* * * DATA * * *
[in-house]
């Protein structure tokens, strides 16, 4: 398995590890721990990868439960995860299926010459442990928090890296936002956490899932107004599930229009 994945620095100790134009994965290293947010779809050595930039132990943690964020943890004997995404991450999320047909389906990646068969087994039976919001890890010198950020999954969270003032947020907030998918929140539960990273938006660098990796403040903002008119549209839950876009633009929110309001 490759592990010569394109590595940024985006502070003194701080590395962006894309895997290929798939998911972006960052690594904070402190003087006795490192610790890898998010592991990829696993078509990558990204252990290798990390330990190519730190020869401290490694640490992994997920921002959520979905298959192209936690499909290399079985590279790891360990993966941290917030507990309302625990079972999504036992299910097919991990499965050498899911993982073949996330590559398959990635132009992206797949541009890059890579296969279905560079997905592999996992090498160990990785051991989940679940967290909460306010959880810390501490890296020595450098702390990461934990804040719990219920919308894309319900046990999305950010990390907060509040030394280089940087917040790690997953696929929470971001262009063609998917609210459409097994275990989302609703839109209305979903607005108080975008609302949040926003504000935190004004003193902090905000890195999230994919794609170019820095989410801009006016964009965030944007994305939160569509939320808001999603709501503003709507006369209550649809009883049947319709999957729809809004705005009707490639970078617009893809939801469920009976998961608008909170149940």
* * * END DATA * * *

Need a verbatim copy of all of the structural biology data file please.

[in-house]
């Protein structure tokens, strides 16, 4: 398995590890721990990868439960995860299926010459442990928090890296936002956490899932107004599930229009 994945620095100790134009994965290293947010779809050595930039132990943690964020943890004997995404991450999320047909389906990646068969087994039976919001890890010198950020999954969270003032947020907030998918929140539960990273938006660098990796403040903002008119549209839950876009633009929110309001 490759592990010569394109590595940024985006502070003194701080590395962006894309895997290929798939998911972006960052690594904070402190003087006795490192610790890898998010592991990829696993078509990558990204252990290798990390330990190519730190020869401290490694640490992994997920921002959520979905298959192209936690499909290399079985590279790891360990993966941290917030507990309302625990079972999504036992299910097919991990499965050498899911993982073949996330590559398959990635132009992206797949541009890059890579296969279905560079997905592999996992090498160990990785051991989940679940967290909460306010959880810390501490890296020595450098702390990461934990804040719990219920919308894309319900046990999305950010990390907060509040030394280089940087917040790690997953696929929470971001262009063609998917609210459409097994275990989302609703839109209305979903607005108080975008609302949040926003504000935190004004003193902090905000890195999230994919794609170019820095989410801009006016964009965030944007994305939160569509939320808001999603709501503003709507006369209550649809009883049947319709999957729809809004705005009707490639970078617009893809939801469920009976998961608008909170149940």